• Further teardown of the tip seems impractical, but that's okay: we have eyes everywhere, thanks to some slick X-ray imaging from our pals at Creative Electron.

      • Get a load of that tiny spring-loaded tip, and the two emitters buried within the shaft.

    • Just for kicks, we also imaged the itty bitty folded logic board, and the Lightning Connector and cap.

      • Fortunately this was captured when the Pencil was still intact, so you can still see the connector neatly soldered to its little ribbon cable. It's a thing of beauty (at least until the day you need to repair something).

    • Apple Pencil Repairability 1 out of 10 (10 is easiest to repair):

      • The pen nib and cap can be replaced if worn out (or lost).

      • The pencil is clearly not meant to be opened or repaired; you can't get inside without destroying the device.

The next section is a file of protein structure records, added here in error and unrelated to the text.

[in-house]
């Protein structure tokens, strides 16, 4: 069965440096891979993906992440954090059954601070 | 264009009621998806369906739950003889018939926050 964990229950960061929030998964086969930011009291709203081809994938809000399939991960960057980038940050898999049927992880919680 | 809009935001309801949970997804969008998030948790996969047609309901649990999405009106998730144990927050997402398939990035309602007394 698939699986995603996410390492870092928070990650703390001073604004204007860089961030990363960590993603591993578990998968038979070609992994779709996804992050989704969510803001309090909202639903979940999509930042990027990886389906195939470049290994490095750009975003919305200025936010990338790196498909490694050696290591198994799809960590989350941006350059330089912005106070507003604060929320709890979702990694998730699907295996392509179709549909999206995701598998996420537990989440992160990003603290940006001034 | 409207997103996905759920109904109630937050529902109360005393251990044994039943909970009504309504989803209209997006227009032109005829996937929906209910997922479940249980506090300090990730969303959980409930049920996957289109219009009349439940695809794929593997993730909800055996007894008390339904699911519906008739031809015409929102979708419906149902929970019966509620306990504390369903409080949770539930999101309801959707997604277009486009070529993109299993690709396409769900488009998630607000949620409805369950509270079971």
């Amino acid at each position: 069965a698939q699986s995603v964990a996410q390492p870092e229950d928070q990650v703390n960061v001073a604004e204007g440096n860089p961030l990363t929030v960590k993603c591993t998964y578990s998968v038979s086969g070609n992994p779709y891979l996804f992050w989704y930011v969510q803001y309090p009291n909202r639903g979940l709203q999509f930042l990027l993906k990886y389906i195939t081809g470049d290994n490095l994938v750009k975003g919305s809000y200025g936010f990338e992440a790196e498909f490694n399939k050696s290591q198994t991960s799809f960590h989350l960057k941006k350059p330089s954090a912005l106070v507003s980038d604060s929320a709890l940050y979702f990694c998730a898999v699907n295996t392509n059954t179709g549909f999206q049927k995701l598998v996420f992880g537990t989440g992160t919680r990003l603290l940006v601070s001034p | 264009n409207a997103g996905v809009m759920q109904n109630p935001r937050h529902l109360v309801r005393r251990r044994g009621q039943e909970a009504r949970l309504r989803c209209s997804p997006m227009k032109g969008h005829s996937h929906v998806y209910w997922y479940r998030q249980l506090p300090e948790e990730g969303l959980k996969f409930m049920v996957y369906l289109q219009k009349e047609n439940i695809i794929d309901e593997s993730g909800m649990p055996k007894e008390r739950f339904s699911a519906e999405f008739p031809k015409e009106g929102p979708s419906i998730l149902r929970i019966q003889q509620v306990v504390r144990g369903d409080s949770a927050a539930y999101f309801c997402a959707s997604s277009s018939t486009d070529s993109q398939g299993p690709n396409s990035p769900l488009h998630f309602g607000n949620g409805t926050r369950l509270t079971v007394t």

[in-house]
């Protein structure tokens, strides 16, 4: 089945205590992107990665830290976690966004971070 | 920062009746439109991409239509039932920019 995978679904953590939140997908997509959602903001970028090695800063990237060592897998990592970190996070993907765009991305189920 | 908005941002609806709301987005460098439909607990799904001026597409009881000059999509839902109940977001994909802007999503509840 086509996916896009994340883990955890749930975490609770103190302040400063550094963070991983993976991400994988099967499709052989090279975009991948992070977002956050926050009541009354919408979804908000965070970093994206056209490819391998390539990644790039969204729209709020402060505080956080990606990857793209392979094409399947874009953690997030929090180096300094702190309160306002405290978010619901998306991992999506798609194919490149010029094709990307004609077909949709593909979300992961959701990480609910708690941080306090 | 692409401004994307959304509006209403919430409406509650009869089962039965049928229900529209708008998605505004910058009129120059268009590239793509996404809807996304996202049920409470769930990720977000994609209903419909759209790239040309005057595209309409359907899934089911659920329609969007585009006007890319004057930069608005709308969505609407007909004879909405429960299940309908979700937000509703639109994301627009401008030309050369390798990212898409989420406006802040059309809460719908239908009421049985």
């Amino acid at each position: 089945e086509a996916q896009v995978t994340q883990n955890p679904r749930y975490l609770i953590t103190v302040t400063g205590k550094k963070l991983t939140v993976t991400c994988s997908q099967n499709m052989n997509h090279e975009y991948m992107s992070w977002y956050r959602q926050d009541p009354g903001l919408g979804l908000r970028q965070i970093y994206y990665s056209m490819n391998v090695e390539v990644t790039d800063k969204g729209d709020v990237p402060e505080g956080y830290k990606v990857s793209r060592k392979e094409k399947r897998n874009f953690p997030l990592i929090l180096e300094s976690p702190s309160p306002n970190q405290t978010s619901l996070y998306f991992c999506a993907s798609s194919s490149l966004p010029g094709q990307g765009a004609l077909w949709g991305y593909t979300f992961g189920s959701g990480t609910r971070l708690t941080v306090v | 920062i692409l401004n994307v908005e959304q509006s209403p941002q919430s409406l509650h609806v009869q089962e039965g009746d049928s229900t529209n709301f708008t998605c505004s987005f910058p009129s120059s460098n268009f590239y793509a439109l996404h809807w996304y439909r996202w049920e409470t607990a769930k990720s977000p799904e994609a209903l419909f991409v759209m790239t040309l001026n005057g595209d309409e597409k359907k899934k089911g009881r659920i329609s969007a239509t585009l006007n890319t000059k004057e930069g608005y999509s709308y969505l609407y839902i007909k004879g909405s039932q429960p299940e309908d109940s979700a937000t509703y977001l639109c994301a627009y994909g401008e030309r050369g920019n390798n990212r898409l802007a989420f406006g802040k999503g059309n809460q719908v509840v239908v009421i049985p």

• The layers of plastic and metal holding interior components are impossible to remove without shredding.

      • The battery, enough for a 12 hour run, is impossible to replace, giving the device a limited lifespan.


What vice did you use to hold the iPencil while you opened it? I need one.

Calion - Reply

I actually used our economy suction vise, it's pretty hefty and very stable :)

Andrew Optimus Goldberg -

Care to tear apart the female-to-female Lightning adapter? Interested to know the pinout!

Jake - Reply

I'm quite sure just a parallel connection.

Ryo Saeba -

Could we get a tear down of a Surface Pen? #3 maybe #4?

Eric Pellegrini - Reply